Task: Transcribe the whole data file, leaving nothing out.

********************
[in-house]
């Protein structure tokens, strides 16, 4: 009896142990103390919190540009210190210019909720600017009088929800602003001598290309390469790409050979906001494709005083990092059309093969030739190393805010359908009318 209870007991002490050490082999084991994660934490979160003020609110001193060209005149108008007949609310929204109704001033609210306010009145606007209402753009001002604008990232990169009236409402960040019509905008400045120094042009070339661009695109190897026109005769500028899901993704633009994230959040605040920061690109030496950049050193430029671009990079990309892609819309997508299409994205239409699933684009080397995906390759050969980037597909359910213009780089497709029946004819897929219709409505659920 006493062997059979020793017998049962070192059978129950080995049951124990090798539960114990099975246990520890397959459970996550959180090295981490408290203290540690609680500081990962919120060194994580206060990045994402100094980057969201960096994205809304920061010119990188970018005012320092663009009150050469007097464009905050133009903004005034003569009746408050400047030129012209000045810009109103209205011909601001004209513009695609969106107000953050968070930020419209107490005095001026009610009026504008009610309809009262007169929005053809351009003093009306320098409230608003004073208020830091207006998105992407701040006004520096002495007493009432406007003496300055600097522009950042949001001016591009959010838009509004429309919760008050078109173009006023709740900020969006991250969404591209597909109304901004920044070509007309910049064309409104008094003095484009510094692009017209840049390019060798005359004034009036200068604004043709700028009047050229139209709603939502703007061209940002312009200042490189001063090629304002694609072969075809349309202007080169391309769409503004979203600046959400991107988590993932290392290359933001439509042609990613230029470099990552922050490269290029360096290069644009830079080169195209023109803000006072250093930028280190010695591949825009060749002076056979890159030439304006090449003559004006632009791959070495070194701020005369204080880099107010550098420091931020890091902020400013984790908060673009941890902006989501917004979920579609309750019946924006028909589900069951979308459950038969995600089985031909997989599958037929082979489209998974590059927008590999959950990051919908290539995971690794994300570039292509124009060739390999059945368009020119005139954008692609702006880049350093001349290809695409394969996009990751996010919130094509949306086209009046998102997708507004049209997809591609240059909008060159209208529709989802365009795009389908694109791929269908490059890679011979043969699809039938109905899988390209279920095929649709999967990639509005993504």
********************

[in-house]
């Protein structure tokens, strides 16, 4: 009896142990103390919190540009210190210019909720600017009088929800602003001598290309390469790409050979906001494709005083990092059309093969030739190393805010359908009318 209870007991002490050490082999084991994660934490979160003020609110001193060209005149108008007949609310929204109704001033609210306010009145606007209402753009001002604008990232990169009236409402960040019509905008400045120094042009070339661009695109190897026109005769500028899901993704633009994230959040605040920061690109030496950049050193430029671009990079990309892609819309997508299409994205239409699933684009080397995906390759050969980037597909359910213009780089497709029946004819897929219709409505659920 006493062997059979020793017998049962070192059978129950080995049951124990090798539960114990099975246990520890397959459970996550959180090295981490408290203290540690609680500081990962919120060194994580206060990045994402100094980057969201960096994205809304920061010119990188970018005012320092663009009150050469007097464009905050133009903004005034003569009746408050400047030129012209000045810009109103209205011909601001004209513009695609969106107000953050968070930020419209107490005095001026009610009026504008009610309809009262007169929005053809351009003093009306320098409230608003004073208020830091207006998105992407701040006004520096002495007493009432406007003496300055600097522009950042949001001016591009959010838009509004429309919760008050078109173009006023709740900020969006991250969404591209597909109304901004920044070509007309910049064309409104008094003095484009510094692009017209840049390019060798005359004034009036200068604004043709700028009047050229139209709603939502703007061209940002312009200042490189001063090629304002694609072969075809349309202007080169391309769409503004979203600046959400991107988590993932290392290359933001439509042609990613230029470099990552922050490269290029360096290069644009830079080169195209023109803000006072250093930028280190010695591949825009060749002076056979890159030439304006090449003559004006632009791959070495070194701020005369204080880099107010550098420091931020890091902020400013984790908060673009941890902006989501917004979920579609309750019946924006028909589900069951979308459950038969995600089985031909997989599958037929082979489209998974590059927008590999959950990051919908290539995971690794994300570039292509124009060739390999059945368009020119005139954008692609702006880049350093001349290809695409394969996009990751996010919130094509949306086209009046998102997708507004049209997809591609240059909008060159209208529709989802365009795009389908694109791929269908490059890679011979043969699809039938109905899988390209279920095929649709999967990639509005993504």